Beyond coverage, one of the best things employers can do is communicate with their employees about these issues—whether they are working in-person or remotely. If employees are working remotely, employers can check in on their well-being by asking questions like “What is your daily routine for work?”, “Are you allowing time for breaks?”, and “How can I support you?”. If they notice any signs of emotional distress, be prepared to offer support and guidance.
Employers can offer or expand trainings and seminars to include stress management methods. HR personnel and managers might consider including discussions about stress into annual reviews, employee interviews, and employee engagement surveys. They should also focus on creating an open, comfortable environment where employees feel comfortable sharing any issues or concerns they may be experiencing with managers or HR personnel.
Finally, employers need to ensure that their remote employees feel at ease when transitioning back to the workplace. Employers should clearly communicate return-to-work plans and expectations, and be open to any employee feedback or questions.
- The winter months and holiday season often are a challenging time. This year there are the additional stressors of a continuing global pandemic and social distancing. Any advice you can offer?
- The pandemic certainly has changed many things, but some strategies remain the same. While we may be required to practice social distancing, we can stay emotionally connected with our friends and family through technology. Physical activity, getting enough sleep, practicing self-care, and avoiding the misuse of alcohol or drugs are also things we should be practicing to stay well. If these strategies aren’t enough, it might be worth seeking out additional support.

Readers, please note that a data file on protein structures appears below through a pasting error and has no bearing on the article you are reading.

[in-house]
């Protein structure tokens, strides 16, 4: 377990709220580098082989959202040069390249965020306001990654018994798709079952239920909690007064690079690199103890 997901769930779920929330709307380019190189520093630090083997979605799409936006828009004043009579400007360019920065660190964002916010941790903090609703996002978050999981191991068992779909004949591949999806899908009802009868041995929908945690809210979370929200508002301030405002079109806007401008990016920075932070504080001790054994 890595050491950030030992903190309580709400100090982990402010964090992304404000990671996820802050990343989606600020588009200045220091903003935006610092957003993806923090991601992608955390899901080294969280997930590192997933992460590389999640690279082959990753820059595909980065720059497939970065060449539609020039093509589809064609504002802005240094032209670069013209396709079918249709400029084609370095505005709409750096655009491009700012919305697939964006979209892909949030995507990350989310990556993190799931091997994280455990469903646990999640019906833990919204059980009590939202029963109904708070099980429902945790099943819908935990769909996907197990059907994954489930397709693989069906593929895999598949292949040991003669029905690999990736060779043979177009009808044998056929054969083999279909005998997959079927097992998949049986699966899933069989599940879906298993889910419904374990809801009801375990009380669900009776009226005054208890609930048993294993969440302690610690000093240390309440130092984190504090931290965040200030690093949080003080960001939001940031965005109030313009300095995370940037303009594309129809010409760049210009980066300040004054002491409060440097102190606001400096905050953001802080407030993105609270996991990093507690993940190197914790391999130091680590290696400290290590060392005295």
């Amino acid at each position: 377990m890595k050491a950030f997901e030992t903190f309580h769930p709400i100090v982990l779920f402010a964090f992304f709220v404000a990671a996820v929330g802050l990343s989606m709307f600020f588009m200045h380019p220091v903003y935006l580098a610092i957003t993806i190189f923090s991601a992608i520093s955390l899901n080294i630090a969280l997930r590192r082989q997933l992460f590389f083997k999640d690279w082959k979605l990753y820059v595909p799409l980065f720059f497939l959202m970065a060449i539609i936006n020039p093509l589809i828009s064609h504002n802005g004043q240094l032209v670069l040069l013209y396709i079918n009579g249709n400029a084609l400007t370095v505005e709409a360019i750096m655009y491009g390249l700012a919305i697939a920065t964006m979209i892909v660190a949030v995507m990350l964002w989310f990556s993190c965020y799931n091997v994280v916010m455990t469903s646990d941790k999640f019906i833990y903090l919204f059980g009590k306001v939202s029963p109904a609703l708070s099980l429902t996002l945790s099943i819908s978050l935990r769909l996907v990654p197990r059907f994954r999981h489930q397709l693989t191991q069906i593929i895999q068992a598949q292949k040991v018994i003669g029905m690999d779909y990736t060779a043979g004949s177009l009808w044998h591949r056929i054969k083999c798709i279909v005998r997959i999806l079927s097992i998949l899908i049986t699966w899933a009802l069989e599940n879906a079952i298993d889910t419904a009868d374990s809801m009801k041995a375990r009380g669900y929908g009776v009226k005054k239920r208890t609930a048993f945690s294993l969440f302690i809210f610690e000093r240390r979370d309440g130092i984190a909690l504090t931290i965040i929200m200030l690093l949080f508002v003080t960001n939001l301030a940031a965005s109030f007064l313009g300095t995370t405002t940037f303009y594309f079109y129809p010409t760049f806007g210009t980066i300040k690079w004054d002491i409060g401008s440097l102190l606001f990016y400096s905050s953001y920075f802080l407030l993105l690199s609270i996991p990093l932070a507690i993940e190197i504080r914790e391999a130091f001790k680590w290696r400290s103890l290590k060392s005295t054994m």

- There are many ways to access mental health resources. How can employers determine what type of services to offer?
- With recent advances in technology, it’s even easier for your employees to access mental health care no matter where they are located. There are self-paced mobile apps that can walk users through ways to incorporate stress-relieving practices into their daily life. For example, an employee can practice deep breathing and mindfulness, which can help reduce stress and anxiety during a five-minute break at work. Often these tools can be accessed through an employee assistance program, like LifeSolutions®. Our RxWell app also offers evidence-based, cognitive behavioral therapy techniques that can help your employees manage their stress or anxiety.
UPMC Health Plan offers access to health management programs with certified health coaches that can provide one-on-one support for managing stress or anxiety. If more substantial support is needed, employees can talk to a licensed counselor. Many counselors are now offering virtual video counseling, which allows individuals to find support without having to leave their home.
 Ettman CK, Abdalla SM, Cohen GH, Sampson L, Vivier PM, Galea S. Prevalence of depression symptoms in U.S. adults before and during the COVID-19 pandemic. JAMA Netw Open. 2020;3(9):e2019686. doi:10.1001/jamanetworkopen.2020.19686